DIRAC* experiment at CERN: Observation and lifetime measurement of dimeson atoms

Fig. 1: Pionium (A) production in Ni is detected through its breakup (ionisation). Alternatively it can annihilate (decay).

Jürg Schacher, University of Bern and CERN, on behalf of the DIRAC collaboration

 

* DImeson Relativistic Atom Complex

 

 

Introduction

The study of nonstandard atoms has a long tradition in particle physics. Such exotic atoms include positronium, muonic atoms, antihydrogen and also hadronic atoms. In this last category, especially pionic hydrogen has been investigated in different experiments quite extensively, also in Switzerland at CERN and PSI. To the same category, the hadronic atoms [1], are belonging the dimeson atoms, the subject of this article.
Electromagnetically bound mesonic pairs like the atom pionium (A), consisting of π+ and π-, or the πK atom (AπK) are an excellent tool to study the strong interaction theory QCD (quantum chromodynamics) at very low energy, i.e. in the confinement region. The strong interaction leads to a broadening and shift of atomic levels and dominates the lifetime of these exotic atoms.
Pion-pion interaction at low energy, constrained by the approximate chiral symmetry SU(2) for 2 flavours (u and d quarks), is the simplest and best known hadron-hadron process [2]. Since the bound state physics is well understood, a measurement of the A lifetime provides basic low energy properties in the form of scattering lengths.
Moreover, low energy interaction between the pion and the next heavier and strange meson, the kaon, is a promising probe to learn about the more general 3-flavour SU(3) (u, d and s quark) structure of hadronic interactions – a matter not directly accessible in pion-pion interaction. Hence, data on πK atoms are very valuable, as they provide insights in the role played by the strange quarks in the QCD vacuum.

Method

A [AπK] atoms are produced by the Coulomb interaction in final states of oppositely charged ππ [πK] pairs, generated in proton–target interactions [3]. After production these atoms travel through the target and a part of them are broken up due to their interaction with matter: "atomic pairs" are produced, characterized by their small relative momenta in the centre of mass of the pair Q < 3 MeV/c. As shown in Fig. 1, these pairs are detected in the DIRAC setup. The rest of the atoms mainly annihilate into π0π00K0], which are not detected. The amount of broken up (ionised) atoms nA depends on the lifetime τ which defines the decay rate. Therefore, the breakup probability Pbr is a function of the A [AπK] lifetime τ.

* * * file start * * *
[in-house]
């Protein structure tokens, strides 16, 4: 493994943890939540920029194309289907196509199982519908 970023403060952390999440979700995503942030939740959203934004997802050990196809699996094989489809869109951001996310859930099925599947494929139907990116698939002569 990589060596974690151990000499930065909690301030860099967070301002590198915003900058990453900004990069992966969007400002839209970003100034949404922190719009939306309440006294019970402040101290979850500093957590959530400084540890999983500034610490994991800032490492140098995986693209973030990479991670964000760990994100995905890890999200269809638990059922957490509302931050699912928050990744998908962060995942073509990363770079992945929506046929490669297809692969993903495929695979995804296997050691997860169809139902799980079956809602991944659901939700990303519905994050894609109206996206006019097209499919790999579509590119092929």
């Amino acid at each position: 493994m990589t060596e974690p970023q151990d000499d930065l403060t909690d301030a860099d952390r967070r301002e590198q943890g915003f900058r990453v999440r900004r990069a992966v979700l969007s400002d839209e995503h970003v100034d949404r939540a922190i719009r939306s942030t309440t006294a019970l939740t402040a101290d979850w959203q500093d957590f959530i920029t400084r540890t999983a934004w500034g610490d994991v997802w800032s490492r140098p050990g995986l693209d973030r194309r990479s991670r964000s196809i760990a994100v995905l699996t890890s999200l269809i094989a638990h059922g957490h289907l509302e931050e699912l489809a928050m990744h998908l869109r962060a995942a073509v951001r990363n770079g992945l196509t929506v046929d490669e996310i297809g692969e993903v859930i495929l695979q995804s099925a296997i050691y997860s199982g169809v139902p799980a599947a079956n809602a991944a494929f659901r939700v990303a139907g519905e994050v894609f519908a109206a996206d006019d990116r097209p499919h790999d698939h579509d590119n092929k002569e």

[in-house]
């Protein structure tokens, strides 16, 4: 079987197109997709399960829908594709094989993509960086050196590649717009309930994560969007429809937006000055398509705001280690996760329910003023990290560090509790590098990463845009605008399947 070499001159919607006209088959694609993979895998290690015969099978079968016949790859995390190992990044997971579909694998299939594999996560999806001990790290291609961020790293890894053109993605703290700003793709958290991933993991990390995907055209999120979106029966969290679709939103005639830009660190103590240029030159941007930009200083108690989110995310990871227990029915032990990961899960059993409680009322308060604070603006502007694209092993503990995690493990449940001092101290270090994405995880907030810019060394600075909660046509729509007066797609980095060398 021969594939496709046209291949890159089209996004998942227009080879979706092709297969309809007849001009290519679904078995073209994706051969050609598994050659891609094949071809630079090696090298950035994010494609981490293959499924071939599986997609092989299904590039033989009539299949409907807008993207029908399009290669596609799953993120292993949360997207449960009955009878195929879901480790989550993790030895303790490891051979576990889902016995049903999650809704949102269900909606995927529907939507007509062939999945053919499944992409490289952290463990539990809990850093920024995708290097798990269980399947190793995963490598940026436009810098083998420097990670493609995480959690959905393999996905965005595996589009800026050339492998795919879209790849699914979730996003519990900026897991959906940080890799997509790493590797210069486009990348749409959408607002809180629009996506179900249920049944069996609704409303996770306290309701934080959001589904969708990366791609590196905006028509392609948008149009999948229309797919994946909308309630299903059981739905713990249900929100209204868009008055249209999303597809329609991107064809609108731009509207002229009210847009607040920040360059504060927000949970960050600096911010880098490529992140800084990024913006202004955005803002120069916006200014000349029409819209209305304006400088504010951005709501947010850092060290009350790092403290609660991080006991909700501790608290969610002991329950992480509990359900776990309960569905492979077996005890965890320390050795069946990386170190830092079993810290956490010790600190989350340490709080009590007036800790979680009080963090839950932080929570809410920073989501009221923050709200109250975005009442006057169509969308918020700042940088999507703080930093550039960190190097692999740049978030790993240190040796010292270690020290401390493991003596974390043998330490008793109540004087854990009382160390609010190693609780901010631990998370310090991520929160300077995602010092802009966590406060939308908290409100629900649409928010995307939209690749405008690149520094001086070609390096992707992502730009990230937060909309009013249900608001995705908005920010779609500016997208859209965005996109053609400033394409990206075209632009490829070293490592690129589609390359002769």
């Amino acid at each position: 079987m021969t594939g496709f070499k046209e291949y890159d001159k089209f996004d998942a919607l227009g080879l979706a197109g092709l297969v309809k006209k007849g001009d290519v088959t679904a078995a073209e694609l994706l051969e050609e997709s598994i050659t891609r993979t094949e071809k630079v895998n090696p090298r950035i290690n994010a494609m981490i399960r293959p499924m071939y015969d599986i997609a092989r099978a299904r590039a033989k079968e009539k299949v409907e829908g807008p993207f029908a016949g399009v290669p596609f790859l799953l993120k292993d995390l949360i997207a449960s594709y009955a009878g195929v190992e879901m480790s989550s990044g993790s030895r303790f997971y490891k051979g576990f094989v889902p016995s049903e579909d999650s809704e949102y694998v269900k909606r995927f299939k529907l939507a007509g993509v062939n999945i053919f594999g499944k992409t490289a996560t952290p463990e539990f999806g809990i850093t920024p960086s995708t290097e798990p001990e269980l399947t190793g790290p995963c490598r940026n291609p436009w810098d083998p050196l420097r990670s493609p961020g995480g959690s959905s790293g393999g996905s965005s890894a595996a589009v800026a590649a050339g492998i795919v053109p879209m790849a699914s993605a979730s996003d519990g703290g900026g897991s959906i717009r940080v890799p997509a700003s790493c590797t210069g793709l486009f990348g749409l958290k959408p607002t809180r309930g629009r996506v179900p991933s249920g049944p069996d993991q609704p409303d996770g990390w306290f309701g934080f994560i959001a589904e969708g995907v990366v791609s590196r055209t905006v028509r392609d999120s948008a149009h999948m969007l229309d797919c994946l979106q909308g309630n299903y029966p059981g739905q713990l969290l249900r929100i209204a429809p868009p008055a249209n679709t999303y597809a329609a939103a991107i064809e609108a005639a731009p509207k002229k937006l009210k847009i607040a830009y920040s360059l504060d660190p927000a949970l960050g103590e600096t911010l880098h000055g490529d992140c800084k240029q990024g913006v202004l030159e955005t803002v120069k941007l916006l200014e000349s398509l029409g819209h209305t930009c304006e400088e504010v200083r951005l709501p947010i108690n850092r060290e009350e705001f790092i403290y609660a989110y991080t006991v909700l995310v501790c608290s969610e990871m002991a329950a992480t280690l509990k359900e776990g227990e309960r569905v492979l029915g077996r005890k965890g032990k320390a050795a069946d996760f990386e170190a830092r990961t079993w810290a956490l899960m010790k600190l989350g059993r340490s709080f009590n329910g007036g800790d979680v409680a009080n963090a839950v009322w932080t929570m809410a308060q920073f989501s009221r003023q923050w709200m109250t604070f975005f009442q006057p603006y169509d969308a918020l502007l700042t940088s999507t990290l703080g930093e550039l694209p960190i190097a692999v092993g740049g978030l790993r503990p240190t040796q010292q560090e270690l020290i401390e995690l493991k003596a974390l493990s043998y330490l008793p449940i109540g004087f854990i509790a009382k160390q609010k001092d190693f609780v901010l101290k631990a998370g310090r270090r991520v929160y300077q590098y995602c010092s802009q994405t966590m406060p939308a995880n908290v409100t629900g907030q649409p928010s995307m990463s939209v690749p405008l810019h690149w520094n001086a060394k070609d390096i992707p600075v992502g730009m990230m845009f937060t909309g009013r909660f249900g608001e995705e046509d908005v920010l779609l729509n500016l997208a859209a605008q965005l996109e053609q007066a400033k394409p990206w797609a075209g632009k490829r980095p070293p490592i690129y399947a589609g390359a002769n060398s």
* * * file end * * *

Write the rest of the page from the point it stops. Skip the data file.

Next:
In addition, proton–target interactions produce also oppositely charged ππ [πK] pairs with Coulomb ("Coulomb pairs") and without Coulomb final state interaction, depending on whether the pairs are produced close to each other or not. The latter category includes meson pairs with one meson from the decay of long-lived resonances ("non-Coulomb pairs") as well as two mesons from different interactions ("accidental pairs"). "Coulomb" and "non-Coulomb pairs" together are called "free pairs". The total number of produced atoms NA is proportional to the number of "Coulomb pairs" NC with low relative momenta: NA = K · NC. The coefficient K is precisely calculable. DIRAC measures the A [AπK] breakup probability: Pbr(τ) is defined as ratio of the observed number nA of "atomic pairs" to the number NA of produced atoms A [AπK], calculated from the measured number of "Coulomb pairs" NC.

Fig. 2: DIRAC double-arm spectrometer upgraded for K identification.
The microdrift gas chambers MDC, the scintillating fiber detector SFD and the scintillation ionisation hodoscope IH provide initial track data. Downstream of the spectrometer magnet, the drift chambers DC measure final tracks to determine momenta. The vertical VH and the horizontal scintillation hodoscopes HH are used for trigger purposes. The Cherenkov detectors containing nitrogen Ch or heavy gas (C4F10) or aerogel radiators as well as the preshower detectors PSh and the scintillation muon detectors Mu behiniron absorber help to distinguish pions and kaons from other particles like electrons, muons and protons.

Experimental setup